Approximately 3.575 million people die each year from water-related diseases, and about 5,000 children worldwide die everyday. 894 million people do not have access to clean water. The water crisis that plagues many developing nations is something that, while difficult to eradicate completely, can at least be managed with the help of foreign aid. There are many recent innovations to solve these water-related issues that are both cheap and cost-effective.

One of these innovations, the ceramic water filter, has already been implemented in nations such as Cambodia and Nigeria. However, the filter is also being used in poor areas of rural Texas near the Mexican border. B. Stephen Carpenter II, a professor at Pennsylvania State University, has recently become involved in producing ceramic water filters, which are made by a combination of claw and combustible material (e.g. sawdust) and then fired in a kiln. The ceramic filters are estimated to remove 95% of particulate matter (any types of bacteria or harmful substances that may carry diseases) from the water. The video above shows how Carpenter makes the filters.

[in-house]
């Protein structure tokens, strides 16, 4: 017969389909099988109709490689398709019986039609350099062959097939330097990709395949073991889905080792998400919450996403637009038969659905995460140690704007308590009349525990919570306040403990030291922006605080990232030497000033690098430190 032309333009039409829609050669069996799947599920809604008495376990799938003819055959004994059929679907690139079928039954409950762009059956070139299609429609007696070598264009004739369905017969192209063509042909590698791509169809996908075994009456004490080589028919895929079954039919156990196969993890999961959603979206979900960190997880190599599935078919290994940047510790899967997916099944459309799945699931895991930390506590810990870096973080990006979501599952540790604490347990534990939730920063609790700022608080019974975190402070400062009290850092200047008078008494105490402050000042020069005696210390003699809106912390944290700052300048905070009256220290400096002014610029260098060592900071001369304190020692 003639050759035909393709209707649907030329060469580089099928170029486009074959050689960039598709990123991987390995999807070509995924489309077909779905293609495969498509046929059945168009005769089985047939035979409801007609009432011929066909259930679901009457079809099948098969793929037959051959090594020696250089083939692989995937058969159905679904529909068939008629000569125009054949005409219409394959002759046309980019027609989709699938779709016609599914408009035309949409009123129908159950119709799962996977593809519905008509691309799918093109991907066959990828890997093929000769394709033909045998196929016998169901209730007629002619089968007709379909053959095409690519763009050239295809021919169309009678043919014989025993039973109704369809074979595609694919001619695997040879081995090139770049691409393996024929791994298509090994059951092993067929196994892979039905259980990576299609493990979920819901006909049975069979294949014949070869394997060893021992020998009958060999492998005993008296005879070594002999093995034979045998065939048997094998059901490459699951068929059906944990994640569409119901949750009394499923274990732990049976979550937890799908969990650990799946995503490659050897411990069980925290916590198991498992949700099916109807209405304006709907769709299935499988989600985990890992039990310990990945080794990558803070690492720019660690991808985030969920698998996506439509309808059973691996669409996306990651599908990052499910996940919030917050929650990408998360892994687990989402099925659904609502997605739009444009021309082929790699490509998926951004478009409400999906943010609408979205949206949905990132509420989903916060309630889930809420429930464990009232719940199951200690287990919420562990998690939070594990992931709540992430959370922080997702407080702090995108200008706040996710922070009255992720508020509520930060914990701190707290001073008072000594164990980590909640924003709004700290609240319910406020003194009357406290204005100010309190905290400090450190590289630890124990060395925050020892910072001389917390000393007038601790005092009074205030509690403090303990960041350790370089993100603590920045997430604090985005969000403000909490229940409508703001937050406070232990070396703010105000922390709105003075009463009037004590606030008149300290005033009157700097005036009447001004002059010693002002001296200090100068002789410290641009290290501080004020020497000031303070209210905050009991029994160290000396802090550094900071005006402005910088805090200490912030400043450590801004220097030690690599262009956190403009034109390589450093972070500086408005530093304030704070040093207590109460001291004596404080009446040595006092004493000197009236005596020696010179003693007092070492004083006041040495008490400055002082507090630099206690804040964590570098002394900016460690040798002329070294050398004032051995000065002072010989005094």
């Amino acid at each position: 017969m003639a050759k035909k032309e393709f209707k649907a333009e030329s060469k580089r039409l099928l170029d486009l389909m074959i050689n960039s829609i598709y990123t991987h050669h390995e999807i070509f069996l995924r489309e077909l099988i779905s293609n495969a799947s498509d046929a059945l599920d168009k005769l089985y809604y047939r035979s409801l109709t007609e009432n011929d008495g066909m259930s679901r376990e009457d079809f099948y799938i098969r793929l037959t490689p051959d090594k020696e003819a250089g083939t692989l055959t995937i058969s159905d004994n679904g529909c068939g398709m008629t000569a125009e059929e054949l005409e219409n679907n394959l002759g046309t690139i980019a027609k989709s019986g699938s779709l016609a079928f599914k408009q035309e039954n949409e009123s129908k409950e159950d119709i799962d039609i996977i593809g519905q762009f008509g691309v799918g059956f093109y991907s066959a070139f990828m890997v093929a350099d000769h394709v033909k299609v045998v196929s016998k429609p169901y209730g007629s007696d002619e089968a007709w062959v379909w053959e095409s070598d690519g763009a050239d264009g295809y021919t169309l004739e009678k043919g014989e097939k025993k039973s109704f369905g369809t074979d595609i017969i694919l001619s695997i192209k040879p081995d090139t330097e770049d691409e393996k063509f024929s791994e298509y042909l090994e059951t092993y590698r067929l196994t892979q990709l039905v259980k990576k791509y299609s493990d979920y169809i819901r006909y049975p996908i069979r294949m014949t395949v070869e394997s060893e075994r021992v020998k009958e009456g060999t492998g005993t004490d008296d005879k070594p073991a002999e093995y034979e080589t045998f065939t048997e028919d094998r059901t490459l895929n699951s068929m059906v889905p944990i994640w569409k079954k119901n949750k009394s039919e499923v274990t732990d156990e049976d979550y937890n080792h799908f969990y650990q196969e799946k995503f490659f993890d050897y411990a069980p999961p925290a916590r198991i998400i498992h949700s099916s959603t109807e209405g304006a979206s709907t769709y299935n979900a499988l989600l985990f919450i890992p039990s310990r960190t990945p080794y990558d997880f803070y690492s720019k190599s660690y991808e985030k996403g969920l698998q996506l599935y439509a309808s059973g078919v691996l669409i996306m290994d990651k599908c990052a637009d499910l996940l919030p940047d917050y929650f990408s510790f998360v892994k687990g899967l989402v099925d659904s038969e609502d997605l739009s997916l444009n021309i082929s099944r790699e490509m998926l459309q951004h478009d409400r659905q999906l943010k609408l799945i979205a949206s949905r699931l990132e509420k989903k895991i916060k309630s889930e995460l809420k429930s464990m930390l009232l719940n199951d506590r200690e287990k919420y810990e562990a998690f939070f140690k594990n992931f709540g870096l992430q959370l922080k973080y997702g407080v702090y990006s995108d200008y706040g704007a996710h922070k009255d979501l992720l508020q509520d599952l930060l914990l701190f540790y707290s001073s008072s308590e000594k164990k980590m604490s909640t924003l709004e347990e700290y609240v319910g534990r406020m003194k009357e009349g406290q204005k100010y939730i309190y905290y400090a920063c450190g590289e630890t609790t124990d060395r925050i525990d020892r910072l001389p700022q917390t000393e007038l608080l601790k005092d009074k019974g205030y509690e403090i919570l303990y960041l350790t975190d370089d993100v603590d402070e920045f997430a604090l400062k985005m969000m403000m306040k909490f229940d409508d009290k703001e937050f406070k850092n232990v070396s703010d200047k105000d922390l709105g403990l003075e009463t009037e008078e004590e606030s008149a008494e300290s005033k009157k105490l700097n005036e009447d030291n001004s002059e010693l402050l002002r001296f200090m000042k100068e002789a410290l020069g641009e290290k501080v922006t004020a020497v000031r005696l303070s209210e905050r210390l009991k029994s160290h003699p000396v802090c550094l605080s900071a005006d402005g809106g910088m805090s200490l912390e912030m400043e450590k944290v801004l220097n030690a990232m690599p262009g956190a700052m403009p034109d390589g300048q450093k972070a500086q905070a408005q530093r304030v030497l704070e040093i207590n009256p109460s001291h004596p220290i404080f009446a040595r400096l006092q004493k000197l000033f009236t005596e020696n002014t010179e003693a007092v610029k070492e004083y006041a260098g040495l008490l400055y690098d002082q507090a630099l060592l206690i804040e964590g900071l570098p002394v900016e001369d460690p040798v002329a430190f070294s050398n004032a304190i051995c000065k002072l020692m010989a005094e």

Carpenter claims that the ceramic water filter is one of the most cost-effective types of water filtration. One filter, which costs about $15 US dollars, is enough for a family of four to have access to clean water for five years. It is no surprise that this effective filter has found success in developing countries as well. Since the introduction of the ceramic water filter in Cambodia in 2002, there has been a 50% drop in diarrheal illnesses. The program is already being expanded to become accessible to even more Cambodians who are in dire need of a simple way to make their water clean. UNICEF and the Water Sanitation Program (WSP) were given the Project Innovation Award Grand Prize in 2008 for their efforts in Cambodia.

– Sagar Desai

Sources: Inhabitat, Penn State News